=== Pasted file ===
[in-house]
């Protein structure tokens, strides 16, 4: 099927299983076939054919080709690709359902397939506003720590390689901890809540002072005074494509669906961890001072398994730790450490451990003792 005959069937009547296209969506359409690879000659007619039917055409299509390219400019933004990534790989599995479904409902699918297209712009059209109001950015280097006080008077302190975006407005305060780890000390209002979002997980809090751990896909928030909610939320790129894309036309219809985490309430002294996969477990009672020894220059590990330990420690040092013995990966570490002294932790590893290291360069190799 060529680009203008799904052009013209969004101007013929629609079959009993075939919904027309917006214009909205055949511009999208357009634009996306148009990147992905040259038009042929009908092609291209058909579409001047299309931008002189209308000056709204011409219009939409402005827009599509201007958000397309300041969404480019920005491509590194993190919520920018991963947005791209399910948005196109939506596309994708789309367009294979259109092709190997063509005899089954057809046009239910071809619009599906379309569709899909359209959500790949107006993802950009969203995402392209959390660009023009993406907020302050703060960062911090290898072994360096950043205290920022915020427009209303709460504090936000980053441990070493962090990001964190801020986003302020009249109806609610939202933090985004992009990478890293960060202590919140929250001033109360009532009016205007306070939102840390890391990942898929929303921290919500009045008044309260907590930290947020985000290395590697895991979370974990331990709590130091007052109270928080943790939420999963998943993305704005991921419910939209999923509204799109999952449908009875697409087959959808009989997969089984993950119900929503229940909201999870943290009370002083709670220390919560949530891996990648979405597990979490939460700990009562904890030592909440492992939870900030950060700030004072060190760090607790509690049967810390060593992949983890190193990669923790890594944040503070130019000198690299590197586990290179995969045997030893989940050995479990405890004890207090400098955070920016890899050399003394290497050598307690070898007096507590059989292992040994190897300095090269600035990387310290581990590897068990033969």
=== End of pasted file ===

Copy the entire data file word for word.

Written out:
[in-house]
């Protein structure tokens, strides 16, 4: 099927299983076939054919080709690709359902397939506003720590390689901890809540002072005074494509669906961890001072398994730790450490451990003792 005959069937009547296209969506359409690879000659007619039917055409299509390219400019933004990534790989599995479904409902699918297209712009059209109001950015280097006080008077302190975006407005305060780890000390209002979002997980809090751990896909928030909610939320790129894309036309219809985490309430002294996969477990009672020894220059590990330990420690040092013995990966570490002294932790590893290291360069190799 060529680009203008799904052009013209969004101007013929629609079959009993075939919904027309917006214009909205055949511009999208357009634009996306148009990147992905040259038009042929009908092609291209058909579409001047299309931008002189209308000056709204011409219009939409402005827009599509201007958000397309300041969404480019920005491509590194993190919520920018991963947005791209399910948005196109939506596309994708789309367009294979259109092709190997063509005899089954057809046009239910071809619009599906379309569709899909359209959500790949107006993802950009969203995402392209959390660009023009993406907020302050703060960062911090290898072994360096950043205290920022915020427009209303709460504090936000980053441990070493962090990001964190801020986003302020009249109806609610939202933090985004992009990478890293960060202590919140929250001033109360009532009016205007306070939102840390890391990942898929929303921290919500009045008044309260907590930290947020985000290395590697895991979370974990331990709590130091007052109270928080943790939420999963998943993305704005991921419910939209999923509204799109999952449908009875697409087959959808009989997969089984993950119900929503229940909201999870943290009370002083709670220390919560949530891996990648979405597990979490939460700990009562904890030592909440492992939870900030950060700030004072060190760090607790509690049967810390060593992949983890190193990669923790890594944040503070130019000198690299590197586990290179995969045997030893989940050995479990405890004890207090400098955070920016890899050399003394290497050598307690070898007096507590059989292992040994190897300095090269600035990387310290581990590897068990033969």